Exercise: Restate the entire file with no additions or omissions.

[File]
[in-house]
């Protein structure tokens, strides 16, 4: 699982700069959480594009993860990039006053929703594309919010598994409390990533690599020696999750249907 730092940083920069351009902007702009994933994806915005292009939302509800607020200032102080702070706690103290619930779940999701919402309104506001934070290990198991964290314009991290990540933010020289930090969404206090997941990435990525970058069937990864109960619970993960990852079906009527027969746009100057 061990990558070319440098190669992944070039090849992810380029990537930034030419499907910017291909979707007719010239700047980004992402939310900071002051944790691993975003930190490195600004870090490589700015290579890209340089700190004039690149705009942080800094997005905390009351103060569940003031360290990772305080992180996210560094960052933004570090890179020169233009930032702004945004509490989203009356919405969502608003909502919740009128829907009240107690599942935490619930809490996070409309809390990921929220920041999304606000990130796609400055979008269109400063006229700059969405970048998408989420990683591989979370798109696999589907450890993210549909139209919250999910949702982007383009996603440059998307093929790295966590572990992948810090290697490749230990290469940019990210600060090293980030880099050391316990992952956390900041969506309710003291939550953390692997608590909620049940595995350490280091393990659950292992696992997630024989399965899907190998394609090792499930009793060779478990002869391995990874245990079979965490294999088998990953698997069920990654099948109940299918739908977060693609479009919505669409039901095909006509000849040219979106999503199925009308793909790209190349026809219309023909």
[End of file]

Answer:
[in-house]
């Protein structure tokens, strides 16, 4: 699982700069959480594009993860990039006053929703594309919010598994409390990533690599020696999750249907 730092940083920069351009902007702009994933994806915005292009939302509800607020200032102080702070706690103290619930779940999701919402309104506001934070290990198991964290314009991290990540933010020289930090969404206090997941990435990525970058069937990864109960619970993960990852079906009527027969746009100057 061990990558070319440098190669992944070039090849992810380029990537930034030419499907910017291909979707007719010239700047980004992402939310900071002051944790691993975003930190490195600004870090490589700015290579890209340089700190004039690149705009942080800094997005905390009351103060569940003031360290990772305080992180996210560094960052933004570090890179020169233009930032702004945004509490989203009356919405969502608003909502919740009128829907009240107690599942935490619930809490996070409309809390990921929220920041999304606000990130796609400055979008269109400063006229700059969405970048998408989420990683591989979370798109696999589907450890993210549909139209919250999910949702982007383009996603440059998307093929790295966590572990992948810090290697490749230990290469940019990210600060090293980030880099050391316990992952956390900041969506309710003291939550953390692997608590909620049940595995350490280091393990659950292992696992997630024989399965899907190998394609090792499930009793060779478990002869391995990874245990079979965490294999088998990953698997069920990654099948109940299918739908977060693609479009919505669409039901095909006509000849040219979106999503199925009308793909790209190349026809219309023909």